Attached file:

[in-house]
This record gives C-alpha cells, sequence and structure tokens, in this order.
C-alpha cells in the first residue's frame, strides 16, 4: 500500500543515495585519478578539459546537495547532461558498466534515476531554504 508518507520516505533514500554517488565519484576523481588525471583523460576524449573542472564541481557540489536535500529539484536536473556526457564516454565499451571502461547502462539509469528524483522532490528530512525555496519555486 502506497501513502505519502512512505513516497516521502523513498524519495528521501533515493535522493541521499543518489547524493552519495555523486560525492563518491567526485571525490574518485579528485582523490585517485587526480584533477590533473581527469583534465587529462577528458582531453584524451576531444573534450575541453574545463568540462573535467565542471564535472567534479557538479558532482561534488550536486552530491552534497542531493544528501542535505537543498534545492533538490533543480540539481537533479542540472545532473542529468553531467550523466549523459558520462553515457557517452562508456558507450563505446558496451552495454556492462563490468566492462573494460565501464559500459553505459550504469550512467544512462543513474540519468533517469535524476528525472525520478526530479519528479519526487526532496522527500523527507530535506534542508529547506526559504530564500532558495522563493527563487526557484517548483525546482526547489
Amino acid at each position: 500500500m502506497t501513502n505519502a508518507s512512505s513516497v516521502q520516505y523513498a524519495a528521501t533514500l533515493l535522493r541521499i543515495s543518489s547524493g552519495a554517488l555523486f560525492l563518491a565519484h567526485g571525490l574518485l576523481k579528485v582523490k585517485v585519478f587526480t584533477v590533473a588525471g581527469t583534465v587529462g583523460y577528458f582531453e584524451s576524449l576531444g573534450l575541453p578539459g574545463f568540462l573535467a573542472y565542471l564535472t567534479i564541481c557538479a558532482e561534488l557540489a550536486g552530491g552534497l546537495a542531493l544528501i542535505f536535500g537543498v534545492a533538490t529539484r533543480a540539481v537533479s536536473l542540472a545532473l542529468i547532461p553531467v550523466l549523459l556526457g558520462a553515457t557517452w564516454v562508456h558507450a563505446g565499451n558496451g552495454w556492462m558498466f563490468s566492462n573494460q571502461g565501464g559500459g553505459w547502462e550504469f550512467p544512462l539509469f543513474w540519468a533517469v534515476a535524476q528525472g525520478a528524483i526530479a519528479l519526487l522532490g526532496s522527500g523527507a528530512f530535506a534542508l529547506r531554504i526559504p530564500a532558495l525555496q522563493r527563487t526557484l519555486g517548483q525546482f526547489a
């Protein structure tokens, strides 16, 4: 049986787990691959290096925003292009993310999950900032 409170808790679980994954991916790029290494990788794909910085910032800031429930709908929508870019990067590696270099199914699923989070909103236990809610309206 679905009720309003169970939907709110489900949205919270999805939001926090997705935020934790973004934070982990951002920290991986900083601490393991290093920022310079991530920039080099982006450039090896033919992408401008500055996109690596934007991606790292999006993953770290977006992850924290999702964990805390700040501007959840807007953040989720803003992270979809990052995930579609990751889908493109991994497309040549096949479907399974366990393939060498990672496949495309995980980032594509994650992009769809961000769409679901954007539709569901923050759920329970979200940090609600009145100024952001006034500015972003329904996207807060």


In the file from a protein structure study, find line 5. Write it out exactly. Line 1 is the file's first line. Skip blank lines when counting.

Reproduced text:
């Protein structure tokens, strides 16, 4: 049986787990691959290096925003292009993310999950900032 409170808790679980994954991916790029290494990788794909910085910032800031429930709908929508870019990067590696270099199914699923989070909103236990809610309206 679905009720309003169970939907709110489900949205919270999805939001926090997705935020934790973004934070982990951002920290991986900083601490393991290093920022310079991530920039080099982006450039090896033919992408401008500055996109690596934007991606790292999006993953770290977006992850924290999702964990805390700040501007959840807007953040989720803003992270979809990052995930579609990751889908493109991994497309040549096949479907399974366990393939060498990672496949495309995980980032594509994650992009769809961000769409679901954007539709569901923050759920329970979200940090609600009145100024952001006034500015972003329904996207807060």